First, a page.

Moncloa Pacts

Moncloa Pacts
   The Moncloa Pacts, which derive their name from the prime minister's official residence where the discussions took place, were a series of agreements signed on 25 October 1977 by representatives of the political parties which had recently, been elected to the parliament in June 1977. The pacts were initiated by the Vice-President in charge of Economic affairs, Enrique Fuentes Quintana, as a way of controlling the economy which, in the early years of democracy, was suffering from spiralling wage costs, high inflation and the adverse effects of the oil crisis on the balance of payments. The importance of the Pacts, however, transcends the economic: they represented the first attempts at a political consensus stretching across all the parliamentary parties. They also acted as a precursor for the model of social partnership which was to be adopted subsequently by employers and trade unions and which was to lead to a series of national bargaining agreements from 1980 to 1986, in which collective responsibility and wage restraint were to be prevailing features.
   The Pacts, while best remembered for their economic measures, also included political reform. On the political side they swept aside many of the constraints which still remained from the Franco legacy, addressing for example the need for increased freedom of speech and association and the reorganization of the police. At the same time the economic proposals sought to modernize the economy and included reforms in public spending, taxation and the financial system, measures to improve foreign trade and proposals for a new framework for industrial relations. Some measures were short term and others, such as industrial restructuring, were seen as much longer term. They asked for moderation and constraint by all groups in the interests of democracy and although, on the Left, the PCE and PSOE subscribed to them, critics in later years were to say that the working classes bore a disproportionate amount of the sacrifice and gained little from them.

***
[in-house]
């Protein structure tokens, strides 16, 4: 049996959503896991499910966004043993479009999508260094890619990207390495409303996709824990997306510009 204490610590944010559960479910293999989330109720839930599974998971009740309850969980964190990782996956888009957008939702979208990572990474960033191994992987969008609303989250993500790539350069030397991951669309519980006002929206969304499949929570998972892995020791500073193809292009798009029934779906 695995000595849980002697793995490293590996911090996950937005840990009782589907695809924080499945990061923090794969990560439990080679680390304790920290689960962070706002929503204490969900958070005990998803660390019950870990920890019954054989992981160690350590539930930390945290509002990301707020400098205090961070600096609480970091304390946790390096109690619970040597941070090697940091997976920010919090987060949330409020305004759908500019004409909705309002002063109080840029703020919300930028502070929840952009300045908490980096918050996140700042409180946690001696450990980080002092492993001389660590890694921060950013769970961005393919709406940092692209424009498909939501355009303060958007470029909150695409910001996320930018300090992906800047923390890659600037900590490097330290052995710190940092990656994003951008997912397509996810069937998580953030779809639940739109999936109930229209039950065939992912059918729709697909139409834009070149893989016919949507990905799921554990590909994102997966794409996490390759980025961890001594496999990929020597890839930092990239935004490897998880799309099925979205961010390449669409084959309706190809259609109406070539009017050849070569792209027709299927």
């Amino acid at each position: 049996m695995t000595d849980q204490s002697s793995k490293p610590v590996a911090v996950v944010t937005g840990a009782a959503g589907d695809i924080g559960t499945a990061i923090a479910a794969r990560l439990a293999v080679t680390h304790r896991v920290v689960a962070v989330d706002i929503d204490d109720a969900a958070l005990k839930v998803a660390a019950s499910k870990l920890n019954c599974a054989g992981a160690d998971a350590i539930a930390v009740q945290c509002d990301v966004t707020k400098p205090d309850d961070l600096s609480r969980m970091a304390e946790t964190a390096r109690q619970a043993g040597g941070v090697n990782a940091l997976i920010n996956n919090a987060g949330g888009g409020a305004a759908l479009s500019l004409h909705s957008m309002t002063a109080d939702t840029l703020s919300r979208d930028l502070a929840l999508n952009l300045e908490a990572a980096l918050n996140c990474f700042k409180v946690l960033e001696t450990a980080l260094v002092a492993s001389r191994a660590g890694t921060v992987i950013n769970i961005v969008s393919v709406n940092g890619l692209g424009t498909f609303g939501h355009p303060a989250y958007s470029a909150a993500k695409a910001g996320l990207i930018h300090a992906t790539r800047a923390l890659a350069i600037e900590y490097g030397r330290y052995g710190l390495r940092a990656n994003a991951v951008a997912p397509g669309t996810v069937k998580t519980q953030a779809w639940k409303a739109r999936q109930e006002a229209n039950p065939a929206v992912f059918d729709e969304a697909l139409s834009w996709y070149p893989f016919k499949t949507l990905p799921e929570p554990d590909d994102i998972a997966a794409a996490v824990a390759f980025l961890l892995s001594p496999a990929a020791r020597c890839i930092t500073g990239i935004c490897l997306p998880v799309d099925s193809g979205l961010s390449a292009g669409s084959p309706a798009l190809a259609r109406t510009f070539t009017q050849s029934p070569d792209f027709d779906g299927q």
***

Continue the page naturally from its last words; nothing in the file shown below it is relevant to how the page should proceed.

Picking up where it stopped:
The success of some of the measures was immediate and far reaching: inflation levels dropped from 26.4 percent in 1977 to 16 percent in 1978 and monetary reserves doubled. Moreover, the restructuring which was to go on throughout a large part of the 1980s brought efficiency gains to industry. The price of this, however, was continuing high unemployment. Nevertheless, there is no doubt that the improvements in the Spanish economy that were achieved as a result of the Pacts, together with the political consensus, provided the economic and political stability over the following year which enabled the parliamentary parties to concentrate on drawing up the constitution of 1978, finalized in December. Hence it can be seen that the Pacts played an important role in helping to consolidate the fledgling democracy.
   Further reading
   - Carr, R and Fusi, J.P. (1979) Spain: Dictatorship to Democracy, London: Allen & Unwin (a clear analysis of the transition, including the Moncloa Pacts).
   - Preston, P. (1986) The Triumph of Democracy in Spain London: Methuen (an exceptionally readable and lively account of all aspects of the transition).

Encyclopedia of contemporary Spanish culture. 2013.

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